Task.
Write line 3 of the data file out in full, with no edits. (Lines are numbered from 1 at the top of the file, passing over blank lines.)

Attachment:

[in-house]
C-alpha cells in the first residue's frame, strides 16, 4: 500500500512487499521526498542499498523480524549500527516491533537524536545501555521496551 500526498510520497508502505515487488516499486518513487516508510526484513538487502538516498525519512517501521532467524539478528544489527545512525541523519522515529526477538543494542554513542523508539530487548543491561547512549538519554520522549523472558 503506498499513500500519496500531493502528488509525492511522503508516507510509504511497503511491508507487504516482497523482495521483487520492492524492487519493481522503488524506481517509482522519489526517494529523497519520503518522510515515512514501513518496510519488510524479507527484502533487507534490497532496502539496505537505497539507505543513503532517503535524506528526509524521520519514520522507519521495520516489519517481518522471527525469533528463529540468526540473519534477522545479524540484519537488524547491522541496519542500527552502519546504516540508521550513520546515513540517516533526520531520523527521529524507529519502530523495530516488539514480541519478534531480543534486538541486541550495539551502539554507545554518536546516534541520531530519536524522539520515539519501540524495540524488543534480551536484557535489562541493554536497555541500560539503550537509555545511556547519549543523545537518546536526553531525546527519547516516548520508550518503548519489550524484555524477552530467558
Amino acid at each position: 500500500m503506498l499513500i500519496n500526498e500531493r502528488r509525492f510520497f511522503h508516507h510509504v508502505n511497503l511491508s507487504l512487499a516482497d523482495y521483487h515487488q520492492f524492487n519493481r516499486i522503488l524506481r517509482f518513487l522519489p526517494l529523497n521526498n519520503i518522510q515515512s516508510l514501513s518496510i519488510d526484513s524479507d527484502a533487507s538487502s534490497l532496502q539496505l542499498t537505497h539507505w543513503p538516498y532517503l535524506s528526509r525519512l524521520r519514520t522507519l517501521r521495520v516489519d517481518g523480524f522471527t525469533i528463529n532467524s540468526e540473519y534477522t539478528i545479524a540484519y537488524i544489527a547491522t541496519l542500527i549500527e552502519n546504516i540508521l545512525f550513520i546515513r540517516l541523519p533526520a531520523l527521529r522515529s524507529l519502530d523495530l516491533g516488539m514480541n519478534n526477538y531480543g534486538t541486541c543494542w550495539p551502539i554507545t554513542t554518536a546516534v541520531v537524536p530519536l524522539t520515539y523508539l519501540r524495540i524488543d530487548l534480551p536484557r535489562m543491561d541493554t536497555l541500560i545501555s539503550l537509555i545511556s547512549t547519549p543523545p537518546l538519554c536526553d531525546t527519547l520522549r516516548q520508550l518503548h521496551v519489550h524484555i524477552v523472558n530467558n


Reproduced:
Amino acid at each position: 500500500m503506498l499513500i500519496n500526498e500531493r502528488r509525492f510520497f511522503h508516507h510509504v508502505n511497503l511491508s507487504l512487499a516482497d523482495y521483487h515487488q520492492f524492487n519493481r516499486i522503488l524506481r517509482f518513487l522519489p526517494l529523497n521526498n519520503i518522510q515515512s516508510l514501513s518496510i519488510d526484513s524479507d527484502a533487507s538487502s534490497l532496502q539496505l542499498t537505497h539507505w543513503p538516498y532517503l535524506s528526509r525519512l524521520r519514520t522507519l517501521r521495520v516489519d517481518g523480524f522471527t525469533i528463529n532467524s540468526e540473519y534477522t539478528i545479524a540484519y537488524i544489527a547491522t541496519l542500527i549500527e552502519n546504516i540508521l545512525f550513520i546515513r540517516l541523519p533526520a531520523l527521529r522515529s524507529l519502530d523495530l516491533g516488539m514480541n519478534n526477538y531480543g534486538t541486541c543494542w550495539p551502539i554507545t554513542t554518536a546516534v541520531v537524536p530519536l524522539t520515539y523508539l519501540r524495540i524488543d530487548l534480551p536484557r535489562m543491561d541493554t536497555l541500560i545501555s539503550l537509555i545511556s547512549t547519549p543523545p537518546l538519554c536526553d531525546t527519547l520522549r516516548q520508550l518503548h521496551v519489550h524484555i524477552v523472558n530467558n